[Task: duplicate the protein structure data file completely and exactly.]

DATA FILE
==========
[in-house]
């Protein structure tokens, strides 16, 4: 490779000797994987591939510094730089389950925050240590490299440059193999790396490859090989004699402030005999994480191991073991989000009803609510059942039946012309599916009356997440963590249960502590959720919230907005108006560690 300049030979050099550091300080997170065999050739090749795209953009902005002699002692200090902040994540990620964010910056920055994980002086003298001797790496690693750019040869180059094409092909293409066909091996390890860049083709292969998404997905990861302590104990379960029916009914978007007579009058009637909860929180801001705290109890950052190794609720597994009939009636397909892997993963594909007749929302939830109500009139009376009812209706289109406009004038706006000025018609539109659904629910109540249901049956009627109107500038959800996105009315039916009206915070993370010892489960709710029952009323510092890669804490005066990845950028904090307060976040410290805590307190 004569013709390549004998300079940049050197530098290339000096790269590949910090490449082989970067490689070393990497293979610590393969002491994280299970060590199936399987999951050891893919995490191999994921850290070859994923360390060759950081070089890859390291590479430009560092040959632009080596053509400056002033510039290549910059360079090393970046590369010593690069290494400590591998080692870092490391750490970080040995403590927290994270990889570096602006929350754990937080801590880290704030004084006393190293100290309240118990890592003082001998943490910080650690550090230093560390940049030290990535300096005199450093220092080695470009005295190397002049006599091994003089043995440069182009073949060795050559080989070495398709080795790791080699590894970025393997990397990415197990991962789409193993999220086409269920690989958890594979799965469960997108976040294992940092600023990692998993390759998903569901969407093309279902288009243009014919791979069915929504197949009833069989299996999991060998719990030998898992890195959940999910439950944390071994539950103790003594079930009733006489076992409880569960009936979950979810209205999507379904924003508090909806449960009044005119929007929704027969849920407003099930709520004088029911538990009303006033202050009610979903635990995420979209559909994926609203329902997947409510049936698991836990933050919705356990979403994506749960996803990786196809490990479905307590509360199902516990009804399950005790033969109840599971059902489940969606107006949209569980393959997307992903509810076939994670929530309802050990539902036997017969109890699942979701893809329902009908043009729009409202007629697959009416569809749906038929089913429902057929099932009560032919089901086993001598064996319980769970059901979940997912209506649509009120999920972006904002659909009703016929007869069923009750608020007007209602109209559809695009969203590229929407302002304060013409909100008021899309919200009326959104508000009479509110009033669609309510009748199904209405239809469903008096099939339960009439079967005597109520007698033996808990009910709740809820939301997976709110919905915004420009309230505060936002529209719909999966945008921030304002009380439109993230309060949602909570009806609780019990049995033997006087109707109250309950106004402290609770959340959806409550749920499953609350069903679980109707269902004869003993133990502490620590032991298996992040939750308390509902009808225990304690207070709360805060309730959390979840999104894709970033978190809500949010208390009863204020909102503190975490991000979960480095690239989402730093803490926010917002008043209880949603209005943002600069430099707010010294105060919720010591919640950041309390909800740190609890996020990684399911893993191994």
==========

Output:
[in-house]
């Protein structure tokens, strides 16, 4: 490779000797994987591939510094730089389950925050240590490299440059193999790396490859090989004699402030005999994480191991073991989000009803609510059942039946012309599916009356997440963590249960502590959720919230907005108006560690 300049030979050099550091300080997170065999050739090749795209953009902005002699002692200090902040994540990620964010910056920055994980002086003298001797790496690693750019040869180059094409092909293409066909091996390890860049083709292969998404997905990861302590104990379960029916009914978007007579009058009637909860929180801001705290109890950052190794609720597994009939009636397909892997993963594909007749929302939830109500009139009376009812209706289109406009004038706006000025018609539109659904629910109540249901049956009627109107500038959800996105009315039916009206915070993370010892489960709710029952009323510092890669804490005066990845950028904090307060976040410290805590307190 004569013709390549004998300079940049050197530098290339000096790269590949910090490449082989970067490689070393990497293979610590393969002491994280299970060590199936399987999951050891893919995490191999994921850290070859994923360390060759950081070089890859390291590479430009560092040959632009080596053509400056002033510039290549910059360079090393970046590369010593690069290494400590591998080692870092490391750490970080040995403590927290994270990889570096602006929350754990937080801590880290704030004084006393190293100290309240118990890592003082001998943490910080650690550090230093560390940049030290990535300096005199450093220092080695470009005295190397002049006599091994003089043995440069182009073949060795050559080989070495398709080795790791080699590894970025393997990397990415197990991962789409193993999220086409269920690989958890594979799965469960997108976040294992940092600023990692998993390759998903569901969407093309279902288009243009014919791979069915929504197949009833069989299996999991060998719990030998898992890195959940999910439950944390071994539950103790003594079930009733006489076992409880569960009936979950979810209205999507379904924003508090909806449960009044005119929007929704027969849920407003099930709520004088029911538990009303006033202050009610979903635990995420979209559909994926609203329902997947409510049936698991836990933050919705356990979403994506749960996803990786196809490990479905307590509360199902516990009804399950005790033969109840599971059902489940969606107006949209569980393959997307992903509810076939994670929530309802050990539902036997017969109890699942979701893809329902009908043009729009409202007629697959009416569809749906038929089913429902057929099932009560032919089901086993001598064996319980769970059901979940997912209506649509009120999920972006904002659909009703016929007869069923009750608020007007209602109209559809695009969203590229929407302002304060013409909100008021899309919200009326959104508000009479509110009033669609309510009748199904209405239809469903008096099939339960009439079967005597109520007698033996808990009910709740809820939301997976709110919905915004420009309230505060936002529209719909999966945008921030304002009380439109993230309060949602909570009806609780019990049995033997006087109707109250309950106004402290609770959340959806409550749920499953609350069903679980109707269902004869003993133990502490620590032991298996992040939750308390509902009808225990304690207070709360805060309730959390979840999104894709970033978190809500949010208390009863204020909102503190975490991000979960480095690239989402730093803490926010917002008043209880949603209005943002600069430099707010010294105060919720010591919640950041309390909800740190609890996020990684399911893993191994």